The central theme for many security awareness month articles is "Awareness programs are failures", quickly followed by a rally cry, "We need to change them." This is too vague an objective.
Lance Spitzner of Honeynets Project fame thinks we need to think differently if we truly hope to create effective programs. I agree. But there's more than merely thinking differently to consider. We need to stop thinking in a vacuum.
Lance claims "To have an impact and secure the HumanOS, we have to start thinking differently about awareness and education." What I conclude from this comment and shared with Lance is that we need to admit that as security and technology professionals, we are ill equipped to develop effective security awareness programs without help from others.
Our orientation to security awareness is shaped by what we know about threats, risks, and exploits and the techniques and technology we can use to mitigate them. Security success often relies on knowing our enemy. We study their methods, means and motives. We track their behavior.
Know Your Friends
We know more about our enemies than our friends. This is our collective blind spot. Imagining that the people for whom we design security awareness programs have the same vested interest in, fascination with, or time to "be secure" is pure folly, hubris or both. Our enemies, however, study our friends (our users): studying how users behave, observing how quickly user interactions with devices become rote, and teasig out what makes users act without thinking form the foundation of social engineering.
Expand the Talent Pool
Success at raising security awareness rests on knowing our friends. We don't study the HumanOS that the average Internet user boots up when he wakes as much as we study criminals or miscreants. Fortunately, others do.
Sociologists study social activity. Psychologists study human behavior. Collectively, they study most of the critical functions of the HumanOS. Why are we not engaging experts in these fields to help raise security awareness?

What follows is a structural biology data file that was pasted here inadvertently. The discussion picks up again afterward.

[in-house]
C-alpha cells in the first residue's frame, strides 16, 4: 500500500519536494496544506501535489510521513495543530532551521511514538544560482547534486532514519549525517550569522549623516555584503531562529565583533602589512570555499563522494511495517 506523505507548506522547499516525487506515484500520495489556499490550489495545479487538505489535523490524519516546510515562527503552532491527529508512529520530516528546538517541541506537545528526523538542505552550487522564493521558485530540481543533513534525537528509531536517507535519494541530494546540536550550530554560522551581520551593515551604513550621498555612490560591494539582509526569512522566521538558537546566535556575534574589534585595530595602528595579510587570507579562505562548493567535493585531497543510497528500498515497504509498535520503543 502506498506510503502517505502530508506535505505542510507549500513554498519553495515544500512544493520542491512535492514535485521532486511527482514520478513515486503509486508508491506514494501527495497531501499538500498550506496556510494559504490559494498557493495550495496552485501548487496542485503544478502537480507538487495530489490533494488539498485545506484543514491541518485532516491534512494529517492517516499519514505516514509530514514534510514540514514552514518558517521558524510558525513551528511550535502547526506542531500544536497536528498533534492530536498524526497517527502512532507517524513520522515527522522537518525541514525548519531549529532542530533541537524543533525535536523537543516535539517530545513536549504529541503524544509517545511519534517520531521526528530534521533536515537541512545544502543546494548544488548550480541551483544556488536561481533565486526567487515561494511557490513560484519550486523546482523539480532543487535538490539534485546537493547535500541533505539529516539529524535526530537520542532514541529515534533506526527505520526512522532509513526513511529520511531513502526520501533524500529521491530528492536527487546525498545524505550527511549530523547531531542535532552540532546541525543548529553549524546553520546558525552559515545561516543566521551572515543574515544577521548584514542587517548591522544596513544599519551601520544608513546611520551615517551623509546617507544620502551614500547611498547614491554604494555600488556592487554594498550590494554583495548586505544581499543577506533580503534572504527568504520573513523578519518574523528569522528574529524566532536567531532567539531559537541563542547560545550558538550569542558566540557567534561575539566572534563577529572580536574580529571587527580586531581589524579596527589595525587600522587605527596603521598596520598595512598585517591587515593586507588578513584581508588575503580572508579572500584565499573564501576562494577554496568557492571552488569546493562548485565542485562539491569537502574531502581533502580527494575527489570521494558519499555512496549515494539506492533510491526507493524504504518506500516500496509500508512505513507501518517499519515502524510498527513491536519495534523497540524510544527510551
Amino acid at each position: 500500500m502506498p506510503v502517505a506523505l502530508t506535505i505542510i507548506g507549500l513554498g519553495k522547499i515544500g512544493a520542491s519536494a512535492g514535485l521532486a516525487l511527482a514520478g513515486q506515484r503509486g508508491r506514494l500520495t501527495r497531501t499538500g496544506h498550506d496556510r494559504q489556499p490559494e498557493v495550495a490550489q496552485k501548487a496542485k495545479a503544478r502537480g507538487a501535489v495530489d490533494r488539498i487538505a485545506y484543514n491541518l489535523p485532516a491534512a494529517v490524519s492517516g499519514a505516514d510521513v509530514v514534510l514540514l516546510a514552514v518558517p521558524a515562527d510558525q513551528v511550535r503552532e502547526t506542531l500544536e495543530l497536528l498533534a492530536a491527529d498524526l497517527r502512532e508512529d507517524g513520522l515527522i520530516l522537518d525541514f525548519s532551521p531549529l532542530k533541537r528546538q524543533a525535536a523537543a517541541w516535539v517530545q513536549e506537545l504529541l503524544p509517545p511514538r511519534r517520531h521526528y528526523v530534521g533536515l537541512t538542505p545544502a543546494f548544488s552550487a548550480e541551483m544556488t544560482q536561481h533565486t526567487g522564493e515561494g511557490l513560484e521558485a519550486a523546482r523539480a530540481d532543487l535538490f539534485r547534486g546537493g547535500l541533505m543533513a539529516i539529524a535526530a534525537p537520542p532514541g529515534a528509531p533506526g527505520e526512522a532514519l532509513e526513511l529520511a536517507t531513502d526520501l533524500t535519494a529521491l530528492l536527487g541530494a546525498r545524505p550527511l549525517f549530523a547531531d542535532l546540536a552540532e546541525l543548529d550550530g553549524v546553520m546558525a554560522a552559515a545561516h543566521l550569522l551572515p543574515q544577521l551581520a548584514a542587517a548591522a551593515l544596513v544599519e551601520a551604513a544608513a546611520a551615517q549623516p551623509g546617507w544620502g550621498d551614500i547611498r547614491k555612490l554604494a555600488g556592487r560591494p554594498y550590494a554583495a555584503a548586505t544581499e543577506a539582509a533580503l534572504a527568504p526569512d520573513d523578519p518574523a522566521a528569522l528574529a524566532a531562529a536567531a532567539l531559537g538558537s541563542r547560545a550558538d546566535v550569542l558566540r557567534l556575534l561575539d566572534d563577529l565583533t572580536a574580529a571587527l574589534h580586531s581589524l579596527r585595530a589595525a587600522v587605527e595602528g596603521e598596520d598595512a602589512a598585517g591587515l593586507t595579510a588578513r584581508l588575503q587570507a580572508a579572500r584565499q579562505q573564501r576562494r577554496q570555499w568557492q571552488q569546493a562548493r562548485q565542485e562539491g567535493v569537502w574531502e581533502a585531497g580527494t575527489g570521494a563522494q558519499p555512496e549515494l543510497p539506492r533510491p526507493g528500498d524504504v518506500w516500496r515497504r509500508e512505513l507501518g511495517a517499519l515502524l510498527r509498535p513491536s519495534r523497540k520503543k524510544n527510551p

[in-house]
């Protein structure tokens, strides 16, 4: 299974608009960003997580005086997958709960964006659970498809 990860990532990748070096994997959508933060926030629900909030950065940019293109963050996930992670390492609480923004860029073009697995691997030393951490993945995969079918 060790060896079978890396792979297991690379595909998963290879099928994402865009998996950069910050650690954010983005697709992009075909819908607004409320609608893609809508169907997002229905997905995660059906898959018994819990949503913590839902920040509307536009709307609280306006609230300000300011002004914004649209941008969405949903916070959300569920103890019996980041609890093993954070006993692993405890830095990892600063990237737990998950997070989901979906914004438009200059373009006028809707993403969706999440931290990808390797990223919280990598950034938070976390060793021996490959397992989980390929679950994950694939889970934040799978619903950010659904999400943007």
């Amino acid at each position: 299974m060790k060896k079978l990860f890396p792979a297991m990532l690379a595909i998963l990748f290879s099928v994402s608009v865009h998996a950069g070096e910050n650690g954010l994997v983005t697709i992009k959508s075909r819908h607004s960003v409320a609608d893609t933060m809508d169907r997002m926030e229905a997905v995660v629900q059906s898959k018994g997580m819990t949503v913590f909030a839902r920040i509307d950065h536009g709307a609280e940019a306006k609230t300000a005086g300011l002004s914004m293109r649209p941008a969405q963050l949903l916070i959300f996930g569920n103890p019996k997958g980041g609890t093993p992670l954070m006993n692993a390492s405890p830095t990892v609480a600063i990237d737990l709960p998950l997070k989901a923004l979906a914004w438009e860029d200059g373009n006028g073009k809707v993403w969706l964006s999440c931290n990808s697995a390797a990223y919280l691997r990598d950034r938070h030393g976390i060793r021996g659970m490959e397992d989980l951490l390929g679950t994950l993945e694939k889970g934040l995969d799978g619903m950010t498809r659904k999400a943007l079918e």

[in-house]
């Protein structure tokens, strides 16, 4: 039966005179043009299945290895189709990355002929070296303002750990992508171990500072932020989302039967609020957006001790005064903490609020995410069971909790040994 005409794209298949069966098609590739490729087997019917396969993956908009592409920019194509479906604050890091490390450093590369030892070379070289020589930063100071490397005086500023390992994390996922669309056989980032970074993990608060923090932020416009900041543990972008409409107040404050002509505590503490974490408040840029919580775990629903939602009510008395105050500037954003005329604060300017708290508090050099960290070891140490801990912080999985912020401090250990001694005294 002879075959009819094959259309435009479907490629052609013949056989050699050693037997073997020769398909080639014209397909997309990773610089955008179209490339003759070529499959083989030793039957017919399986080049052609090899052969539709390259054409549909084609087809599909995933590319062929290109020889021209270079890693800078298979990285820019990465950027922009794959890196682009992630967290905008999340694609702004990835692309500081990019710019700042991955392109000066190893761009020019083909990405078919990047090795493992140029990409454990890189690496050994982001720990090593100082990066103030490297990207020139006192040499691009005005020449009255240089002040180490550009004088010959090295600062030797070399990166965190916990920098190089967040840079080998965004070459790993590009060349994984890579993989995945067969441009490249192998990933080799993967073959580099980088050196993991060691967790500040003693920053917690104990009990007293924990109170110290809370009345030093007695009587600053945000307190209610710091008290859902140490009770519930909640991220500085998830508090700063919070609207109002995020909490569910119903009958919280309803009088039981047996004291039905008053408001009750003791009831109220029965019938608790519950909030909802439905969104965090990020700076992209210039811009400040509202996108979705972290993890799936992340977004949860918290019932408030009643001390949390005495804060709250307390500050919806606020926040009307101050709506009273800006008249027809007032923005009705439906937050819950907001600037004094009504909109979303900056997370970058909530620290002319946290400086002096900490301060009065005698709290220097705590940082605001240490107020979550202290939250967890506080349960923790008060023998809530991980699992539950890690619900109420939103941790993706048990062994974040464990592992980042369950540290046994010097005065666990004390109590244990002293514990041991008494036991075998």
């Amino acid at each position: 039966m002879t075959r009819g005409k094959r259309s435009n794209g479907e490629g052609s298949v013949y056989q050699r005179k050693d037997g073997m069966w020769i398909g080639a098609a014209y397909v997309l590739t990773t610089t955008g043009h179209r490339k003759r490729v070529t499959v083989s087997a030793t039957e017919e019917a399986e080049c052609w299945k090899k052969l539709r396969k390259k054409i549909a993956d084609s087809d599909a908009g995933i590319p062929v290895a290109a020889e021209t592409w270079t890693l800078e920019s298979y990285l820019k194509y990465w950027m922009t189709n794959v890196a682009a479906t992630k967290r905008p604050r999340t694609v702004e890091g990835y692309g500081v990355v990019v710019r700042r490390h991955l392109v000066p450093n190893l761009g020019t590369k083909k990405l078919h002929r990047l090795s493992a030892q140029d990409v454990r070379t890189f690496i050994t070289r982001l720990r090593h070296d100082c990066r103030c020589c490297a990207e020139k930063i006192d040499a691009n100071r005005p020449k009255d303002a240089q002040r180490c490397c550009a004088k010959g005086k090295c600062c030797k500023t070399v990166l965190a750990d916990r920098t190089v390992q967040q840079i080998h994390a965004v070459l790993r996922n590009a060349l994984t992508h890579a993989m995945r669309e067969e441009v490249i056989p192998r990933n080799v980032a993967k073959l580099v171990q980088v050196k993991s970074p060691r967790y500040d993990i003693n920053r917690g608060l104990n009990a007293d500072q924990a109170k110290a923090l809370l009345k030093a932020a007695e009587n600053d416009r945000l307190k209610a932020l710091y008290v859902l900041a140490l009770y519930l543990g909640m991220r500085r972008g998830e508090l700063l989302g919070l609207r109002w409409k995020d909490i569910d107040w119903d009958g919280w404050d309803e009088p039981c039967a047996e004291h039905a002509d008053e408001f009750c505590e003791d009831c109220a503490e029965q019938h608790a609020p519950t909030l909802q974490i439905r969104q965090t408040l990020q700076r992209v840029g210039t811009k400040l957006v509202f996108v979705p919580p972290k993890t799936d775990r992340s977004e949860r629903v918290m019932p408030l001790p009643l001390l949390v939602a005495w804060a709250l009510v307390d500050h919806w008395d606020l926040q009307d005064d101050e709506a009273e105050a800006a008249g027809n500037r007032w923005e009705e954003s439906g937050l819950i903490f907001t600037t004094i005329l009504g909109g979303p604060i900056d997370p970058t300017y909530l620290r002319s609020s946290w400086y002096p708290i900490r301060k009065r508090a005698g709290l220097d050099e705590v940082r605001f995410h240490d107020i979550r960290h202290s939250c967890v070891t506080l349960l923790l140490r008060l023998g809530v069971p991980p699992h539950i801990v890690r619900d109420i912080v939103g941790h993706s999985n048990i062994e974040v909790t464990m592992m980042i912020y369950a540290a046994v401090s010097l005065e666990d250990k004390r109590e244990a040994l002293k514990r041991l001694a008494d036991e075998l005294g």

If we want to experiment with a psycho-social-technological approach to security awareness, perhaps we can start with social engineering. Social engineering is arguably the most widely used tool in the criminal tool kit. Social engineers have a distinct advantage on the ecrime playing field. They draw upon decades of exhibited Internet behavior and millennia of successful acts of fraud or deception. Often, with almost trivially simple technology they are able to steal, defraud, coerce, or impersonate with almost a free hand.
Security professionals know how criminals victimize users. We offer "day late, dollar short" awareness programs of the form "here's how phishers steal your credentials, so don't fall for this kind of scam". This approach is as successful as telling people "eat fewer calories than you burn and you'll lose weight". Both are well-intentioned but ineffective because they unrealistically assume that the fix is obvious and changing behavior is easy.
Change Behavior not Software
Effective weight loss programs involve education, coaching, counseling or activites that are less oriented to helping individuals to manage anxiety, frustration, urges, or other reasons that cause them to make poor diet choices.
Weight loss programs aren't designed exclusively by physicians or scientists who study nutrition, and neither should security awareness programs be designed by experts who study social engineering or ecriminal activity. The same is true for healthcare awareness programs and month long campaigns. Breast cancer and heart disease awareness are noteworthy and effective examples. These effectively incorporate sociological and psychological considerations into awareness program designs. If we are unwilling to adopt similar orientations and strategies, we may continue to fail to make awareness programs effective.